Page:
Knowing your money personality helps to shape financial and life goals

Knowing your money personality helps to shape financial and life goals

Your money style, whatever it may be, can be helpful, but it can also block your progress.

Oftentimes we cling to beliefs about money without even thinking about why we hold them. They may be based on your money history. Or, if you’re on your own after a divorce or the death of your spouse, that big transition can greatly impact your money style

Like almost everything else in life, your response to money is largely dictated by your personality. But have you given much thought to how you behave in regard to your finances and how that behavior affects your bottom line? Understanding one’s money personality is the first step that will help one shape his approach to spending, saving and investing. For one to be able to manage his or her finances efficiently, one must understand his money personality.

Knowing one’s money personality helps shape one’s attitude towards finances and there are various personalities that every individual fall under when it comes to money personalities.

Money personalities have been analyzed in a variety of ways and many people can identify with parts of several of these profiles. The key is to find the type that most closely matches one’s behavior. The major profiles known are: big spenders, savers, shoppers, debtors, and investors.

Big Spenders– Statement Makers!

 

Big spenders love nice cars, new gadgets, and brand-name clothing. Big spenders aren’t bargain shoppers; they are fashionable and always looking to make a statement. This often means a desire to have the latest and greatest mobile phone, the biggest 4K television, and a beautiful home.

When it comes to keeping up with the Joneses, big spenders are the Joneses. They are comfortable spending money, don’t fear debt, and often take big risks when investing.

Savers– the Conservatives!

 

Savers are the exact opposite of big spenders. They turn off the lights when leaving the room, close the refrigerator door quickly to keep in the cold, shop only when necessary and rarely make purchases with credit cards. They generally have no debts and are often viewed as cheapskates.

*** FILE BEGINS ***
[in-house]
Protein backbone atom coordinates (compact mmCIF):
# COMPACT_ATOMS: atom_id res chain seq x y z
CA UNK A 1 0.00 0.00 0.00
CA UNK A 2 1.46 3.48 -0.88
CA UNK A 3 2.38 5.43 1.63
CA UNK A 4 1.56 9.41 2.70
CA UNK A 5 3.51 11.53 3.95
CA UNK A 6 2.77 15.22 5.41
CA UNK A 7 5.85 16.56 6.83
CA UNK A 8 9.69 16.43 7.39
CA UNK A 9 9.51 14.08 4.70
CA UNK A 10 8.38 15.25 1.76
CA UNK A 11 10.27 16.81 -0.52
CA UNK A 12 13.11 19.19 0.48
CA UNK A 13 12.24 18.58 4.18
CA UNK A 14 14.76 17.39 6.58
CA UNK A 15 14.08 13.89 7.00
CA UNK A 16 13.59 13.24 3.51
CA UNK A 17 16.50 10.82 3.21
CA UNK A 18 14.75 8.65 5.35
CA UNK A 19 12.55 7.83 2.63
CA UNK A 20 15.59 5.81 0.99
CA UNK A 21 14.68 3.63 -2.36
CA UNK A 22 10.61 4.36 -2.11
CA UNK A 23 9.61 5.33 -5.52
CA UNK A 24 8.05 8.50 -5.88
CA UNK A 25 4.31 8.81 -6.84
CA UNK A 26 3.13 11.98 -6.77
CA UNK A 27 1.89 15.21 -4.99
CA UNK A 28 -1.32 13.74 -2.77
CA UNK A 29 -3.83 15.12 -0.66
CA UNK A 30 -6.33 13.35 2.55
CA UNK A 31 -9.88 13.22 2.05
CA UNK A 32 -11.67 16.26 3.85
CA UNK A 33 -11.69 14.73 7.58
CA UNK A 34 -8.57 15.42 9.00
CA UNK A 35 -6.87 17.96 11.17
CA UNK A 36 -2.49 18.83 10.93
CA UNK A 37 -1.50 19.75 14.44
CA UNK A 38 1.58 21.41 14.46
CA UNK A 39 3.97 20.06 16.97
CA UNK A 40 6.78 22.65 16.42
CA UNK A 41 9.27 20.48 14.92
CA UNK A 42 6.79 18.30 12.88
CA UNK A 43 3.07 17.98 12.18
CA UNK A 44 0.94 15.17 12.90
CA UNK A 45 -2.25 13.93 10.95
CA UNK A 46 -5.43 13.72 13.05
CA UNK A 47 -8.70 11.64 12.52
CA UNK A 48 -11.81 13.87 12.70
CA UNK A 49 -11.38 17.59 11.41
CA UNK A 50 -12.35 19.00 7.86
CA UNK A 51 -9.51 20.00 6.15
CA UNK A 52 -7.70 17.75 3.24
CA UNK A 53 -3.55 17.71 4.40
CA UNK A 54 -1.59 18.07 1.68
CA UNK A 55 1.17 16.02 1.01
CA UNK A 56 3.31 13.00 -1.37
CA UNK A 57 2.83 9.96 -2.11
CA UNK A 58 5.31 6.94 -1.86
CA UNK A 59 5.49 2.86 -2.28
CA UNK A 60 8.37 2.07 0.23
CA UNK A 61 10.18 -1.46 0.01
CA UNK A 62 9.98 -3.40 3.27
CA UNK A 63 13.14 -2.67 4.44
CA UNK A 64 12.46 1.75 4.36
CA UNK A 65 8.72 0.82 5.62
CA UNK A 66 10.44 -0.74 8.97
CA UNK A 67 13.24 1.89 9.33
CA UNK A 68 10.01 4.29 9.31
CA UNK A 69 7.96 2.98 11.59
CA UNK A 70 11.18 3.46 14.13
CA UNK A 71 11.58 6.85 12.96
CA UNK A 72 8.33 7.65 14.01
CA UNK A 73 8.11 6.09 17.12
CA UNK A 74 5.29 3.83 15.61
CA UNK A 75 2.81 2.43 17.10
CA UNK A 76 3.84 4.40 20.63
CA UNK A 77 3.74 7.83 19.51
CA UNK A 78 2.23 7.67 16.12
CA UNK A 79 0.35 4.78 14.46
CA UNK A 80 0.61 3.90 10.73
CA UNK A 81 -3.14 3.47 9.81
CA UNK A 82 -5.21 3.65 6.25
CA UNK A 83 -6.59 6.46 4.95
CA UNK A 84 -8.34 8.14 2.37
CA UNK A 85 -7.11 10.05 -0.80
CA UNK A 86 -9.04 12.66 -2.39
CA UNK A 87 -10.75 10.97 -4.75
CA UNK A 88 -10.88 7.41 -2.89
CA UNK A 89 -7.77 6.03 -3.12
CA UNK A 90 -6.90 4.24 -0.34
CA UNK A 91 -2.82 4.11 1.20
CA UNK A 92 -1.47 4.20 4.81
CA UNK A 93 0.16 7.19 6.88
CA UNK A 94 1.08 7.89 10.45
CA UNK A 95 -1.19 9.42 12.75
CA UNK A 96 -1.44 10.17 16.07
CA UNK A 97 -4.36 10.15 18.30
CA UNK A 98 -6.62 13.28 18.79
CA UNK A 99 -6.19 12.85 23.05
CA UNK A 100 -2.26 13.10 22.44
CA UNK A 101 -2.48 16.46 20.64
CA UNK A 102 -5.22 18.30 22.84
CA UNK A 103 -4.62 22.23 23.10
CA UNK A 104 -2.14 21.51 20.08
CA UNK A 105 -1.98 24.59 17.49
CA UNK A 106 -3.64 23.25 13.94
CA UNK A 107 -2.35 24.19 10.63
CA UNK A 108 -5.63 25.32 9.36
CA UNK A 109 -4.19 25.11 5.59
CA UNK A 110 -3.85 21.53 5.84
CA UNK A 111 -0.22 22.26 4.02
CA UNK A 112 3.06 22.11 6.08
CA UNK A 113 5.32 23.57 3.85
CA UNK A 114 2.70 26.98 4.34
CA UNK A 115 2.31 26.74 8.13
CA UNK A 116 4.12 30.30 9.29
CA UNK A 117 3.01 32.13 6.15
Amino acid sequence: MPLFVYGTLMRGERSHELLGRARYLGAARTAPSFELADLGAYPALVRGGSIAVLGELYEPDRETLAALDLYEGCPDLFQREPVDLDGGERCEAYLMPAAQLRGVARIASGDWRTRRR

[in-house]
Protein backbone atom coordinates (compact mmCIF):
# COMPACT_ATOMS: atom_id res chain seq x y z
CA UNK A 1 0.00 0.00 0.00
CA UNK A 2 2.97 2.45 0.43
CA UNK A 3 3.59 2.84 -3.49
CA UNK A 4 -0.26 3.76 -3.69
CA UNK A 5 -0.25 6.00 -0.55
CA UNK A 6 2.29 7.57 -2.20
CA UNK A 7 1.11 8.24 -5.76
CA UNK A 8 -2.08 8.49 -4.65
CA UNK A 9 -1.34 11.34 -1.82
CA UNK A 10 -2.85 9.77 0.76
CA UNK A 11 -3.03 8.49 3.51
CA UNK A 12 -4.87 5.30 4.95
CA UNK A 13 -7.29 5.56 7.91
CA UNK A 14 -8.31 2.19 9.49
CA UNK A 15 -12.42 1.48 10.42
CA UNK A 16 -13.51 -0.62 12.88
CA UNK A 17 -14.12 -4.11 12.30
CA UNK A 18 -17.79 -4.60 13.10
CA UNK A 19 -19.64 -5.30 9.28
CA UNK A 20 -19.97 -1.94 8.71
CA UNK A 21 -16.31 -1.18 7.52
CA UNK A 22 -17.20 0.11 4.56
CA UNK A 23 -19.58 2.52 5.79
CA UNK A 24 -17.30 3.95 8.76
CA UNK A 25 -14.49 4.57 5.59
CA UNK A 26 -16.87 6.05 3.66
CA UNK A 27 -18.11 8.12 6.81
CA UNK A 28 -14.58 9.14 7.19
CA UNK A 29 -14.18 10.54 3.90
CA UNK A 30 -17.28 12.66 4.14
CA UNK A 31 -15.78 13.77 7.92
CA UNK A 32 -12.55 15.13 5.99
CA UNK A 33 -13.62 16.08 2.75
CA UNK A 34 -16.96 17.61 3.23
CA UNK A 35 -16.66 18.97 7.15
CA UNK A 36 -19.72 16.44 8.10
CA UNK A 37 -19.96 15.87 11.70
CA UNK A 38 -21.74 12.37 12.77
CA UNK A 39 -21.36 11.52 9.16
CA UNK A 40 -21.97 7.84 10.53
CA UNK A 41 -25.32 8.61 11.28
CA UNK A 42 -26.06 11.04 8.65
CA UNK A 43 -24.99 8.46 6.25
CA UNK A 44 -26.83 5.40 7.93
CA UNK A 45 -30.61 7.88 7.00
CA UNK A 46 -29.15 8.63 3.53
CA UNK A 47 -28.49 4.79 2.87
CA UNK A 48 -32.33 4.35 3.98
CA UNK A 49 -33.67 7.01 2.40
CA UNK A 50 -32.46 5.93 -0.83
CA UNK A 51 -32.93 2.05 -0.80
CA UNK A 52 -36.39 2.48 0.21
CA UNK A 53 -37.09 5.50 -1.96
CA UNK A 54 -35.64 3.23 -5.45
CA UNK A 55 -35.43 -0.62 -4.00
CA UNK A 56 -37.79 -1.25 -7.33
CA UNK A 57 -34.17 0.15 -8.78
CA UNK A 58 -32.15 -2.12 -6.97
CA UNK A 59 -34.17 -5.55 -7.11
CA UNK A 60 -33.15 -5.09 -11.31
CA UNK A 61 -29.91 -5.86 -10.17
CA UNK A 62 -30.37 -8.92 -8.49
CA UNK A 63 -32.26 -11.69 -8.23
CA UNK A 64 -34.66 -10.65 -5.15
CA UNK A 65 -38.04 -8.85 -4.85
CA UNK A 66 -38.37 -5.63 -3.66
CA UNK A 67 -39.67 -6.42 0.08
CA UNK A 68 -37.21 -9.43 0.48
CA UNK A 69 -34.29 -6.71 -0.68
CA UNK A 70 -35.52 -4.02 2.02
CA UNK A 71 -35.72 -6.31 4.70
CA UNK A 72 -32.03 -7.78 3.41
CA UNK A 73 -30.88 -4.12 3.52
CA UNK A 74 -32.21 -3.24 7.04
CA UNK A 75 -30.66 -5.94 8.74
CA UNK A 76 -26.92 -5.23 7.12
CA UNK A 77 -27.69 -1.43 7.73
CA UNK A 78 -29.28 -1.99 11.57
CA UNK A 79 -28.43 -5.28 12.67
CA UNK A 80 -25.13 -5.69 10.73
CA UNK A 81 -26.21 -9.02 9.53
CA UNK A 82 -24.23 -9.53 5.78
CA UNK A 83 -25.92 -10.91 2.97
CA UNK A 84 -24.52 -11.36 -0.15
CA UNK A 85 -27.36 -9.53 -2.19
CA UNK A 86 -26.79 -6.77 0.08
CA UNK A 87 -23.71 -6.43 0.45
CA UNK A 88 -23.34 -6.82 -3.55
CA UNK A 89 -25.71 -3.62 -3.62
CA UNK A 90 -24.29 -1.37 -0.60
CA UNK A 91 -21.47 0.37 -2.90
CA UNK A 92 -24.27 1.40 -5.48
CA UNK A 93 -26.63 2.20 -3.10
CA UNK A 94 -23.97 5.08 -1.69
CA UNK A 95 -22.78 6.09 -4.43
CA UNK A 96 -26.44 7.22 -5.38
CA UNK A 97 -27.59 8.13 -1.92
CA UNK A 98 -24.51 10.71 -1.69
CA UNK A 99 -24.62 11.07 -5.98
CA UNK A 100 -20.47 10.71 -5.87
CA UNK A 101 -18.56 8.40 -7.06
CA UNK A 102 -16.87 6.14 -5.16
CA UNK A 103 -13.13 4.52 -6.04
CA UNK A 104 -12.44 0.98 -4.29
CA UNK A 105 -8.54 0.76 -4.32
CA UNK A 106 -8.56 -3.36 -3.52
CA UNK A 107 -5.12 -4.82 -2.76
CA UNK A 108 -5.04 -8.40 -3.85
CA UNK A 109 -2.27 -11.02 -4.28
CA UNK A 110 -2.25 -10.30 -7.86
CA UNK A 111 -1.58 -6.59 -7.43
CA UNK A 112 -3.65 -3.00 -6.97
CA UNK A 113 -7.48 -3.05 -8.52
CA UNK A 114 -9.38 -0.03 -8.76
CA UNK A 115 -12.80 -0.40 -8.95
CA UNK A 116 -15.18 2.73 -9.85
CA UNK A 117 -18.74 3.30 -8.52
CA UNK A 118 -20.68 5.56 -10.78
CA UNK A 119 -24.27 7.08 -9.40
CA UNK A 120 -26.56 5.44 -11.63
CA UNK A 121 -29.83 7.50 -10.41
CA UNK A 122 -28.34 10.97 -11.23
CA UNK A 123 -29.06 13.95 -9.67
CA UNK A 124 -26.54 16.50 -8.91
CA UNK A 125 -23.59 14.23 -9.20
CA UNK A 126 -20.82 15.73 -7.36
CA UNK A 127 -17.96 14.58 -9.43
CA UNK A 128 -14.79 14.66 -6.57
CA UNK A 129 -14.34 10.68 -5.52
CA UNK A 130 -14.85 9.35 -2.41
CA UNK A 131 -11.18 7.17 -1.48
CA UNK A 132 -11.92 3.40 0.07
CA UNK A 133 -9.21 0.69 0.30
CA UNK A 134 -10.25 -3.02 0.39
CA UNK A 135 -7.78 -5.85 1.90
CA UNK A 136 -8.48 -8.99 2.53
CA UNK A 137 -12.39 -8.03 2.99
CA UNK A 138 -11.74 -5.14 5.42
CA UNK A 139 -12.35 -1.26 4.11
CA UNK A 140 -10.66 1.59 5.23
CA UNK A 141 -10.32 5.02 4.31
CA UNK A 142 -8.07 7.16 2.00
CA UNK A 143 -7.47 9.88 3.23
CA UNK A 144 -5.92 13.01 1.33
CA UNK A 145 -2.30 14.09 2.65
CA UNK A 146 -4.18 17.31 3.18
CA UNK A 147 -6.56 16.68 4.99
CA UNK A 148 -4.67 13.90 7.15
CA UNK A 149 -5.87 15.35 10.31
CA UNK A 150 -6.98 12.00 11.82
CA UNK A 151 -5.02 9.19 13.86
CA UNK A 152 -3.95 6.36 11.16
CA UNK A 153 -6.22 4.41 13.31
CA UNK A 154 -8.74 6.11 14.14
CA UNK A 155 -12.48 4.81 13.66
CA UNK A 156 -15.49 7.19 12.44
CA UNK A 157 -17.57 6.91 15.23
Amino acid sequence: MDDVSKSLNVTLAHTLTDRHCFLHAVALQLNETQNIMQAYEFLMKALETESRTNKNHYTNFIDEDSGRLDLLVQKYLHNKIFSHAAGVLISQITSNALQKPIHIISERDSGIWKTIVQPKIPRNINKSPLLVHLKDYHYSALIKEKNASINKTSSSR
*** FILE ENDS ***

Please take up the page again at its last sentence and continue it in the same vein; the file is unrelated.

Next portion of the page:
Savers are not concerned about following the latest trends, and they derive more satisfaction from reading the interest on a bank statement than from acquiring something new. Savers are conservative by nature and don’t take big risks with their investments.

Shoppers– the Spendthrifts!

Shoppers often develop great emotional satisfaction from spending money. They can’t resist spending, even if it’s to buy items they don’t need. They are usually aware of their addiction and are even concerned about the debt that it creates. They look for bargains and are happy when they find them.

Shoppers are varied in terms of investing. Some invest regularly through 401(k) plans and may even invest a portion of any sudden windfalls, while others see investing as something they will get to eventually.

 

Your money style, whatever it may be, can be helpful, but it can also block your progress. Oftentimes we cling to beliefs about money without even thinking about why we hold them.

They may be based on your money history. Or, if you’re on your own after a divorce or the death of your spouse, that big transition can greatly impact your money style

Like almost everything else in life, your response to money is largely dictated by your personality. But have you given much thought to how you behave in regard to your finances and how that behavior affects your bottom line? Understanding one’s money personality is the first step that will help one shape his approach to spending, saving and investing. For one to be able to manage his or her finances efficiently, one must understand his money personality.

Knowing one’s money personality helps shape one’s attitude towards finances and there are various personalities that every individual fall under when it comes to money personalities.

Money personalities have been analyzed in a variety of ways and many people can identify with parts of several of these profiles. The key is to find the type that most closely matches one’s behavior. The major profiles known are: big spenders, savers, shoppers, debtors, and investors.

Big Spenders– Statement Makers!

Big spenders love nice cars, new gadgets, and brand-name clothing. Big spenders aren’t bargain shoppers; they are fashionable and always looking to make a statement. This often means a desire to have the latest and greatest mobile phone, the biggest 4K television, and a beautiful home.

When it comes to keeping up with the Joneses, big spenders are the Joneses. They are comfortable spending money, don’t fear debt, and often take big risks when investing.

Savers– the Conservatives!

Savers are the exact opposite of big spenders. They turn off the lights when leaving the room, close the refrigerator door quickly to keep in the cold, shop only when necessary and rarely make purchases with credit cards. They generally have no debts and are often viewed as cheapskates.